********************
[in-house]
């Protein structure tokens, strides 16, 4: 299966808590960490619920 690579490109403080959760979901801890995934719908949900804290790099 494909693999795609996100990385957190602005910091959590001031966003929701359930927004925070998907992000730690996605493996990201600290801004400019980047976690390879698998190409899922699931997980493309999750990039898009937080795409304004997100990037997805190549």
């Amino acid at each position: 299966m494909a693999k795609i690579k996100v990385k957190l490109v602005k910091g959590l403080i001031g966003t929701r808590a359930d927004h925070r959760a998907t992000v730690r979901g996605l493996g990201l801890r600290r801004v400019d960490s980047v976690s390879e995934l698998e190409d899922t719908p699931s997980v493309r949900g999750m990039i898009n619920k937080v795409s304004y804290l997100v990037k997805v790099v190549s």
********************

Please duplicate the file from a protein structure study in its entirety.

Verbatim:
[in-house]
């Protein structure tokens, strides 16, 4: 299966808590960490619920 690579490109403080959760979901801890995934719908949900804290790099 494909693999795609996100990385957190602005910091959590001031966003929701359930927004925070998907992000730690996605493996990201600290801004400019980047976690390879698998190409899922699931997980493309999750990039898009937080795409304004997100990037997805190549």
């Amino acid at each position: 299966m494909a693999k795609i690579k996100v990385k957190l490109v602005k910091g959590l403080i001031g966003t929701r808590a359930d927004h925070r959760a998907t992000v730690r979901g996605l493996g990201l801890r600290r801004v400019d960490s980047v976690s390879e995934l698998e190409d899922t719908p699931s997980v493309r949900g999750m990039i898009n619920k937080v795409s304004y804290l997100v990037k997805v790099v190549s």